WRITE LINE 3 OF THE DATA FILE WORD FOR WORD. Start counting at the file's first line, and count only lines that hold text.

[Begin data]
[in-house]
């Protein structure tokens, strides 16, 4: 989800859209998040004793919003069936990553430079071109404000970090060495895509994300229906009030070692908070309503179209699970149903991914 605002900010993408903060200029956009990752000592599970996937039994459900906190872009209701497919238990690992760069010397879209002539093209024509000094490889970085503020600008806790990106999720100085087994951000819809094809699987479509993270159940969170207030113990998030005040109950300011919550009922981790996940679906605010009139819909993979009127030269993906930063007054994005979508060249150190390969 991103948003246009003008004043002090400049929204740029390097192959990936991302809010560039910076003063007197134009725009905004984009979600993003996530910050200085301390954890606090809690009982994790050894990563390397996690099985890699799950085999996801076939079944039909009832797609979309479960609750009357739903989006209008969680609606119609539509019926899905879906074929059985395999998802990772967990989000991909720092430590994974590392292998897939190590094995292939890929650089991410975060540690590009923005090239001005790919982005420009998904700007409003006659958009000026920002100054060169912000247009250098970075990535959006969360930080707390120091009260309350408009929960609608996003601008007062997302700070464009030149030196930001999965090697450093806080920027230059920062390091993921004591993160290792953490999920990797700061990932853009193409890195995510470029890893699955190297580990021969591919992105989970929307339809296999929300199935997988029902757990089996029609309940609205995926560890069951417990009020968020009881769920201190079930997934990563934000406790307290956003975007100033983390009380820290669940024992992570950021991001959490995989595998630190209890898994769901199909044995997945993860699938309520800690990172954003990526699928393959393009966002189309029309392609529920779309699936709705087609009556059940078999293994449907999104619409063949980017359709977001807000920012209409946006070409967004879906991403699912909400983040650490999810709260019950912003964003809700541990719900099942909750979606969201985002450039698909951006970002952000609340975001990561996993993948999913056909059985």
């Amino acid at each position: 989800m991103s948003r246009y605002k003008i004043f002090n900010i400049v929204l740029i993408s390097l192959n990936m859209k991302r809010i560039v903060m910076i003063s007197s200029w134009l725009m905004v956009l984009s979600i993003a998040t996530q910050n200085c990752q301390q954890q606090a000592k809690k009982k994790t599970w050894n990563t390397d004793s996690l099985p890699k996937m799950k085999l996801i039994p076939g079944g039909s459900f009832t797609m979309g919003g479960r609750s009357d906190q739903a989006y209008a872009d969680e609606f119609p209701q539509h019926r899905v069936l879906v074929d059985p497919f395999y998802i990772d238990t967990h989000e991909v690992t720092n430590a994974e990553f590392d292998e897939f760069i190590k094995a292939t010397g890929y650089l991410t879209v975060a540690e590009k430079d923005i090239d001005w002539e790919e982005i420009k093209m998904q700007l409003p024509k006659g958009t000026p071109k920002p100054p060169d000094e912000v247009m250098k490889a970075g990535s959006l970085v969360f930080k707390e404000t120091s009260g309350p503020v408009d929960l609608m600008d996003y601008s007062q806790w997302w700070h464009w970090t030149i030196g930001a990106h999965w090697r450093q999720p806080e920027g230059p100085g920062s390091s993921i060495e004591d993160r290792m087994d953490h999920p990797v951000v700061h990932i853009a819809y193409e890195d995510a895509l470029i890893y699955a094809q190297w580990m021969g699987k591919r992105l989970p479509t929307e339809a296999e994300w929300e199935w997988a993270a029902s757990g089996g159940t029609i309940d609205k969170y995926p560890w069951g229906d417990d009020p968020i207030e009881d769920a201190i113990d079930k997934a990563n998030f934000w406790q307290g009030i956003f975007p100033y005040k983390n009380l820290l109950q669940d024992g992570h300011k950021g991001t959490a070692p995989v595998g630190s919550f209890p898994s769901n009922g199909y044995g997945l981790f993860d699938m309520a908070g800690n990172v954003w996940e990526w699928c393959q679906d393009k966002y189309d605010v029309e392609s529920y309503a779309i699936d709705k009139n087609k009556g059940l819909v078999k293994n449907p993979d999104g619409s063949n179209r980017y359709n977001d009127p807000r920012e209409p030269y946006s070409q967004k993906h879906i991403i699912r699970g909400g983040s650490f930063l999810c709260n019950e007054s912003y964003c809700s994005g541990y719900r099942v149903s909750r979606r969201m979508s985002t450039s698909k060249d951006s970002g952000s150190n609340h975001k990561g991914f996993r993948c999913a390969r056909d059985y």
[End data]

């Amino acid at each position: 989800m991103s948003r246009y605002k003008i004043f002090n900010i400049v929204l740029i993408s390097l192959n990936m859209k991302r809010i560039v903060m910076i003063s007197s200029w134009l725009m905004v956009l984009s979600i993003a998040t996530q910050n200085c990752q301390q954890q606090a000592k809690k009982k994790t599970w050894n990563t390397d004793s996690l099985p890699k996937m799950k085999l996801i039994p076939g079944g039909s459900f009832t797609m979309g919003g479960r609750s009357d906190q739903a989006y209008a872009d969680e609606f119609p209701q539509h019926r899905v069936l879906v074929d059985p497919f395999y998802i990772d238990t967990h989000e991909v690992t720092n430590a994974e990553f590392d292998e897939f760069i190590k094995a292939t010397g890929y650089l991410t879209v975060a540690e590009k430079d923005i090239d001005w002539e790919e982005i420009k093209m998904q700007l409003p024509k006659g958009t000026p071109k920002p100054p060169d000094e912000v247009m250098k490889a970075g990535s959006l970085v969360f930080k707390e404000t120091s009260g309350p503020v408009d929960l609608m600008d996003y601008s007062q806790w997302w700070h464009w970090t030149i030196g930001a990106h999965w090697r450093q999720p806080e920027g230059p100085g920062s390091s993921i060495e004591d993160r290792m087994d953490h999920p990797v951000v700061h990932i853009a819809y193409e890195d995510a895509l470029i890893y699955a094809q190297w580990m021969g699987k591919r992105l989970p479509t929307e339809a296999e994300w929300e199935w997988a993270a029902s757990g089996g159940t029609i309940d609205k969170y995926p560890w069951g229906d417990d009020p968020i207030e009881d769920a201190i113990d079930k997934a990563n998030f934000w406790q307290g009030i956003f975007p100033y005040k983390n009380l820290l109950q669940d024992g992570h300011k950021g991001t959490a070692p995989v595998g630190s919550f209890p898994s769901n009922g199909y044995g997945l981790f993860d699938m309520a908070g800690n990172v954003w996940e990526w699928c393959q679906d393009k966002y189309d605010v029309e392609s529920y309503a779309i699936d709705k009139n087609k009556g059940l819909v078999k293994n449907p993979d999104g619409s063949n179209r980017y359709n977001d009127p807000r920012e209409p030269y946006s070409q967004k993906h879906i991403i699912r699970g909400g983040s650490f930063l999810c709260n019950e007054s912003y964003c809700s994005g541990y719900r099942v149903s909750r979606r969201m979508s985002t450039s698909k060249d951006s970002g952000s150190n609340h975001k990561g991914f996993r993948c999913a390969r056909d059985y």